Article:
Tags: Anneliese Michel, Exorcism of Emily Rose, Exorcist, Hans Weingartner, Production Design, Requiem, Scott Derrickson
[This entry is part of Raccoon’s Production Design Blog-A-Thon, which began on May 25 and runs through May 25th. Please consider joining us with your own post on the topic.]
Exorcisms continue to fascinate our enlightened age. Even though in real life, we have replaced our demons by terrorists, immigrants or feminists – whatever lends itself to project ‘otherness’ on it -, it seems as if many people enjoy the sight of gooey, exploding bodies of the kind we were able to witness in the 1973 classic The Exorcist.
2005 and 2006 saw the release of two films dedicated to the same tragic case of contemporary exorcism: In 1976 in Bavaria, Anneliese Michel died from hunger, following a months longs exorcism that was performed on her by two catholic priest, at the request and with the consent of her family.* Scott Derrickson’s the The Exorcism of Emily Rose (which I haven’t seen, but have read up upon and then wasn’t keen to watch) is said to be classic Hollywood fare, where the question whether the female lead character is indeed obsessed or just mentally ill is never raised – the demons that allegedly possessed her are even allowed to find incarnation as coherent characters.
Hans-Christian Schmid’s Requiem, by comparison, is a quiet little film that, almost like a documentary, traces the story of Michaela Klinger (this film’s Anneliese Michel) and her attempts to find a place for herself in life when she leaves home for the first time to study theology, and how the mental illness she’s been battling catches up with her, ruining her frail friendships and, with much much aid from her pious family, eventually her health and ends her life.
Requiem does not need any goo or artificial bodily fluids: The entire film is tinted with the patina that we associate with 1970s’ photographs – probably because this is indeed the colour of these photographs, or probably because our media experience has taught us to map aesthetics and memory that way. Production designer Christian M. Goldbeck, who also collaborated with Schmid on Lichter/Distant lights and with Hans Weingartner on the ‘smash hit’ Die fetten Jahre sind vorbei/The Edukators, sets the scene for a suffocating trip into the 1970s where the brownish colour of wall-to-wall carpeting seems to smother all of Michaela’s hopes and ambitions.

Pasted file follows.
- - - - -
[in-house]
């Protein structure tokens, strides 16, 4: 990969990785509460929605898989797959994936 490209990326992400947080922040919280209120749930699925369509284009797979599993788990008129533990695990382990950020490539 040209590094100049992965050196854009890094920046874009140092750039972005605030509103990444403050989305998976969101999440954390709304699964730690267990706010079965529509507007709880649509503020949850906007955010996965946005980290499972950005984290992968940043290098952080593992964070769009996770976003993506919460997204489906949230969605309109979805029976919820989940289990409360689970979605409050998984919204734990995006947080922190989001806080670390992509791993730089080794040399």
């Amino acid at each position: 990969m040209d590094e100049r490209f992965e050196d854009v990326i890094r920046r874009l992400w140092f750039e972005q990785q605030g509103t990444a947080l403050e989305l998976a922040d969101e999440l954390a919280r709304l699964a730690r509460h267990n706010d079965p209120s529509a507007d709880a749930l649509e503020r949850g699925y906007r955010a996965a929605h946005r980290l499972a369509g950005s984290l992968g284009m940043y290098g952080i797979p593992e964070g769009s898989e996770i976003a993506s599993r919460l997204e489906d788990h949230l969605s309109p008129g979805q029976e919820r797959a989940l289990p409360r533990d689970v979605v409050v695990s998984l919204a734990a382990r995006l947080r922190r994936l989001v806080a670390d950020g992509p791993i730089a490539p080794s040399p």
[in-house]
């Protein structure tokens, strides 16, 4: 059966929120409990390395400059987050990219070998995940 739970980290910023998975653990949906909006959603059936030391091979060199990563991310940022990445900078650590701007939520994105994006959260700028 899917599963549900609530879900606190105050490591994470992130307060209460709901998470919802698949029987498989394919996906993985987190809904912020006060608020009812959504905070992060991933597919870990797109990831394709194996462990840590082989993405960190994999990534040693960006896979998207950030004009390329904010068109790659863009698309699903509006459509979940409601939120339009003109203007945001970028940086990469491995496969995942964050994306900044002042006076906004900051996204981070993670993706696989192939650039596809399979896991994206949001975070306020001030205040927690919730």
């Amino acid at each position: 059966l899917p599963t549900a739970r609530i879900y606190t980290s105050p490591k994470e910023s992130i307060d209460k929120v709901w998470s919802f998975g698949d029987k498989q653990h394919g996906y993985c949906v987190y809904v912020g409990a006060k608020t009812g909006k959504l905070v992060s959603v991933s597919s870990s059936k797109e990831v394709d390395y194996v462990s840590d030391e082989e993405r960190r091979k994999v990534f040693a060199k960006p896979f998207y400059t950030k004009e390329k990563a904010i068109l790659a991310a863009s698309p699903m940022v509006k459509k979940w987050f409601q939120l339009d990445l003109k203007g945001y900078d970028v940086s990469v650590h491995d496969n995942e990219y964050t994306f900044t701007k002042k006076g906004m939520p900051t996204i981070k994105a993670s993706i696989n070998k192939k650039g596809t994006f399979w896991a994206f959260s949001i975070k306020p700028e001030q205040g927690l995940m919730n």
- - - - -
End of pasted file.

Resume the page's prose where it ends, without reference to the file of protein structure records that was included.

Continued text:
The only lights that ever seem to enter her world are the pilgrim’s offertory candles – set against the religious backdrop of her family, these lights are no beacon of hope. The brown colours and faded wallpapers of her family home are replaced only by the cork pin-board and fabric wallpaper of a little room in a student dormitory – her plans to escape, as soon becomes manifest, are futile.
The breakfast room of a cheap hotel, where the family stops on one of their pilgrimages (which you can see in this trailer below at minute 1:13-1:16) is the place where her hopes are finally shattered – trapped between cumbersome furniture, Michaela has another psychotic episode; this happening exactly on a pilgrimage, and under they eyes of convinced catholics, seals her doom.
The film hardly ever switches to a brighter colour pattern – even in Michaela’s brief phase of happiness, where she goes to bars and falls in love to the tunes of 1970s’ psychedelic rock, the colours remain pasty, liveless, washed-out. Once she is brought back home, the musty brownish tapestry and furnitures reappear, lock her inside, until her death. ‘Requiem’, instead of going down the splatter path, shows the real horrors of traditional family structures in a part of Bavaria where enlightenment, sexual liberation or the opening of mental wards never took place.
Unfortunately, I don’t have the DVD here, but I tried to find as many screenshots as possible on the web and added some that I took from the trailer. A little more info can also be found on the film’s official website. (images after the jump if you’re coming through my blog homepage)